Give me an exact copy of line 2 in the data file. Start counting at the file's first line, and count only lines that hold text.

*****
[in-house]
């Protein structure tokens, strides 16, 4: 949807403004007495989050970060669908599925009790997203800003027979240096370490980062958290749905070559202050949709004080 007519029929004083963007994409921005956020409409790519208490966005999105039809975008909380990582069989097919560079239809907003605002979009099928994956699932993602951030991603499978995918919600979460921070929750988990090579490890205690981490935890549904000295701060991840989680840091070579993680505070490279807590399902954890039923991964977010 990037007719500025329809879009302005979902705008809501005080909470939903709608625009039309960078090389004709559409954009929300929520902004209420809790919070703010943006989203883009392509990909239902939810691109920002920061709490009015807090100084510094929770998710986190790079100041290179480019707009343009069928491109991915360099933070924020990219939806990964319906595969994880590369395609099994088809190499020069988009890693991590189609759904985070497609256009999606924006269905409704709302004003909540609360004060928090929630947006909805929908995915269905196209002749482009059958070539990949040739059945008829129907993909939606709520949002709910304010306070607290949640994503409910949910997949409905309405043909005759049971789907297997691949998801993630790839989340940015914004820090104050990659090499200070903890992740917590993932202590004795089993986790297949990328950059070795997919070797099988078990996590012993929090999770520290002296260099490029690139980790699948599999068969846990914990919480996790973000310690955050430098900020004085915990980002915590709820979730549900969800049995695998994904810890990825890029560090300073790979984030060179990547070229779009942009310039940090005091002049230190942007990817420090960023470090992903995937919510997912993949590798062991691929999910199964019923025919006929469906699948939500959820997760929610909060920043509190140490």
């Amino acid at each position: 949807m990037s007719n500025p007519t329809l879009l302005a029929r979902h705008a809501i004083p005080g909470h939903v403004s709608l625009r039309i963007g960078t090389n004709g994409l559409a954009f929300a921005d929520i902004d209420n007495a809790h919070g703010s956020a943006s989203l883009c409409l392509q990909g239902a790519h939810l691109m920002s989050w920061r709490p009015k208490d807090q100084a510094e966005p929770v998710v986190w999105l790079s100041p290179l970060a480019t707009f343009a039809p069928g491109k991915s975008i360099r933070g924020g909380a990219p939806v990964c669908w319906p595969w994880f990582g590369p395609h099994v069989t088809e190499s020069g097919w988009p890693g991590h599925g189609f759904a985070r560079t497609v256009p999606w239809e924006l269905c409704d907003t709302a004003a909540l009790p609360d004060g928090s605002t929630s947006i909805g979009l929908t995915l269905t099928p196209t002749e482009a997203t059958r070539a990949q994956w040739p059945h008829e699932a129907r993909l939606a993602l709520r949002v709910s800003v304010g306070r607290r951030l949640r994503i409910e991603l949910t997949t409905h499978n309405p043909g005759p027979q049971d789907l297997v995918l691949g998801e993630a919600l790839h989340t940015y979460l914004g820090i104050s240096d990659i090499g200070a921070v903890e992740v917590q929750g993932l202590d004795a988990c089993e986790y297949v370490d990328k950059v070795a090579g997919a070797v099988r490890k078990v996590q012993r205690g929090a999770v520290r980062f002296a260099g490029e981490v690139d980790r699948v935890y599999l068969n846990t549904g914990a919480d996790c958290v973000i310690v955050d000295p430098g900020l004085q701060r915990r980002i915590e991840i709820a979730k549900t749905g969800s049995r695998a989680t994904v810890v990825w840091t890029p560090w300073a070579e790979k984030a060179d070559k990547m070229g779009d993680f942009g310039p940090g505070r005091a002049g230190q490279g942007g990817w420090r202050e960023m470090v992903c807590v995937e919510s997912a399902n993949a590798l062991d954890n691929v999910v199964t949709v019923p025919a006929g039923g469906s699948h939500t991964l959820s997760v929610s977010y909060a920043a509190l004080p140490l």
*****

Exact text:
């Protein structure tokens, strides 16, 4: 949807403004007495989050970060669908599925009790997203800003027979240096370490980062958290749905070559202050949709004080 007519029929004083963007994409921005956020409409790519208490966005999105039809975008909380990582069989097919560079239809907003605002979009099928994956699932993602951030991603499978995918919600979460921070929750988990090579490890205690981490935890549904000295701060991840989680840091070579993680505070490279807590399902954890039923991964977010 990037007719500025329809879009302005979902705008809501005080909470939903709608625009039309960078090389004709559409954009929300929520902004209420809790919070703010943006989203883009392509990909239902939810691109920002920061709490009015807090100084510094929770998710986190790079100041290179480019707009343009069928491109991915360099933070924020990219939806990964319906595969994880590369395609099994088809190499020069988009890693991590189609759904985070497609256009999606924006269905409704709302004003909540609360004060928090929630947006909805929908995915269905196209002749482009059958070539990949040739059945008829129907993909939606709520949002709910304010306070607290949640994503409910949910997949409905309405043909005759049971789907297997691949998801993630790839989340940015914004820090104050990659090499200070903890992740917590993932202590004795089993986790297949990328950059070795997919070797099988078990996590012993929090999770520290002296260099490029690139980790699948599999068969846990914990919480996790973000310690955050430098900020004085915990980002915590709820979730549900969800049995695998994904810890990825890029560090300073790979984030060179990547070229779009942009310039940090005091002049230190942007990817420090960023470090992903995937919510997912993949590798062991691929999910199964019923025919006929469906699948939500959820997760929610909060920043509190140490």